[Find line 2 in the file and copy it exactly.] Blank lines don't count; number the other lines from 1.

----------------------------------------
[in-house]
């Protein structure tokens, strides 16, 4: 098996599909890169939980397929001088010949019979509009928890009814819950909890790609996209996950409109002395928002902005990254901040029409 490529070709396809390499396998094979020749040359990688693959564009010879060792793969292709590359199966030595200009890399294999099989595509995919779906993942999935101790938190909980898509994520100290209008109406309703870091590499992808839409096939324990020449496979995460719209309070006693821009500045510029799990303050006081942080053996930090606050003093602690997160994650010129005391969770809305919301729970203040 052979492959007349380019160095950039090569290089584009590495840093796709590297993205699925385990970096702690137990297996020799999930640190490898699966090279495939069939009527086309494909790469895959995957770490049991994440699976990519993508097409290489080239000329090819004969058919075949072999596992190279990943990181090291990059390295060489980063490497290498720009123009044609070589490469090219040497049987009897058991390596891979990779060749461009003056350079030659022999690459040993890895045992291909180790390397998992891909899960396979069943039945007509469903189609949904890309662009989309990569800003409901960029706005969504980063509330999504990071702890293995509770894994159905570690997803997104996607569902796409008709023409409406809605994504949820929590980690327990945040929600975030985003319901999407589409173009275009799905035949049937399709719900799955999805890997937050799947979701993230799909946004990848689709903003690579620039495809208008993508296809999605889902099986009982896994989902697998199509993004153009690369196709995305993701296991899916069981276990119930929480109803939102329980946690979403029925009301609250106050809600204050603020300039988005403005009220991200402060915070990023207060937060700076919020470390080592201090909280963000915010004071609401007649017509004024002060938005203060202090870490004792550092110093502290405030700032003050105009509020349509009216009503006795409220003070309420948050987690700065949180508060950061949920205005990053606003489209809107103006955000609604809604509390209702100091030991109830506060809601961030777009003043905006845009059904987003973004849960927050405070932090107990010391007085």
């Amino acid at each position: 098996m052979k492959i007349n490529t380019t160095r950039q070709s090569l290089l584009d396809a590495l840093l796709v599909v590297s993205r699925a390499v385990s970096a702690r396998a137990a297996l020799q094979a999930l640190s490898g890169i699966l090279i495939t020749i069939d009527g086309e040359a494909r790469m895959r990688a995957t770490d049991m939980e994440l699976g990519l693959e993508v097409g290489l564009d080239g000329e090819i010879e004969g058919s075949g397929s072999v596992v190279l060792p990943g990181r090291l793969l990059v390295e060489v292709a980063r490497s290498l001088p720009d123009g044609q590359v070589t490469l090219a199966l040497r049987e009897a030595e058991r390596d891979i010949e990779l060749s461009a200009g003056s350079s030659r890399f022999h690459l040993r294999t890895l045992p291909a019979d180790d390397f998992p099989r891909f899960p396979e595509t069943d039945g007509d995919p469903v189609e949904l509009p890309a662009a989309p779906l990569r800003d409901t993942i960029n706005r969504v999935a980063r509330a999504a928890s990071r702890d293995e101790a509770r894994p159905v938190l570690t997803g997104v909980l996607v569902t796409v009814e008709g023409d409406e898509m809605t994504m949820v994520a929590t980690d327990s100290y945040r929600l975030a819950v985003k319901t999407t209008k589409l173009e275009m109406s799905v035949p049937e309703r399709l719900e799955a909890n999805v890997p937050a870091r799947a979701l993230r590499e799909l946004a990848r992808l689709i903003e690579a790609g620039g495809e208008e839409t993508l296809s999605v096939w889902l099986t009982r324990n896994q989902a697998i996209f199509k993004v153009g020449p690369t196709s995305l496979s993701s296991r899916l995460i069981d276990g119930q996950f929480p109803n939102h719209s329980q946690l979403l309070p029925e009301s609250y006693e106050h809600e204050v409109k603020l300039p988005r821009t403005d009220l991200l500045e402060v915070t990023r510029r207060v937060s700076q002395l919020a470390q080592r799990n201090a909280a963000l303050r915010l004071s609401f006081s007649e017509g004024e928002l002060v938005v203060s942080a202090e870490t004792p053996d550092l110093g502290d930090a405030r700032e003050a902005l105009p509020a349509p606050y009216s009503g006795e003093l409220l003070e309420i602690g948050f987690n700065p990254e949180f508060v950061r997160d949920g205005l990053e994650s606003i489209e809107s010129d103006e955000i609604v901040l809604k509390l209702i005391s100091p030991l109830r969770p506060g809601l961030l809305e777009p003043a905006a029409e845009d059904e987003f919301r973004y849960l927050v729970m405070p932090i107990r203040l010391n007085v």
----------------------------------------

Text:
């Protein structure tokens, strides 16, 4: 098996599909890169939980397929001088010949019979509009928890009814819950909890790609996209996950409109002395928002902005990254901040029409 490529070709396809390499396998094979020749040359990688693959564009010879060792793969292709590359199966030595200009890399294999099989595509995919779906993942999935101790938190909980898509994520100290209008109406309703870091590499992808839409096939324990020449496979995460719209309070006693821009500045510029799990303050006081942080053996930090606050003093602690997160994650010129005391969770809305919301729970203040 052979492959007349380019160095950039090569290089584009590495840093796709590297993205699925385990970096702690137990297996020799999930640190490898699966090279495939069939009527086309494909790469895959995957770490049991994440699976990519993508097409290489080239000329090819004969058919075949072999596992190279990943990181090291990059390295060489980063490497290498720009123009044609070589490469090219040497049987009897058991390596891979990779060749461009003056350079030659022999690459040993890895045992291909180790390397998992891909899960396979069943039945007509469903189609949904890309662009989309990569800003409901960029706005969504980063509330999504990071702890293995509770894994159905570690997803997104996607569902796409008709023409409406809605994504949820929590980690327990945040929600975030985003319901999407589409173009275009799905035949049937399709719900799955999805890997937050799947979701993230799909946004990848689709903003690579620039495809208008993508296809999605889902099986009982896994989902697998199509993004153009690369196709995305993701296991899916069981276990119930929480109803939102329980946690979403029925009301609250106050809600204050603020300039988005403005009220991200402060915070990023207060937060700076919020470390080592201090909280963000915010004071609401007649017509004024002060938005203060202090870490004792550092110093502290405030700032003050105009509020349509009216009503006795409220003070309420948050987690700065949180508060950061949920205005990053606003489209809107103006955000609604809604509390209702100091030991109830506060809601961030777009003043905006845009059904987003973004849960927050405070932090107990010391007085």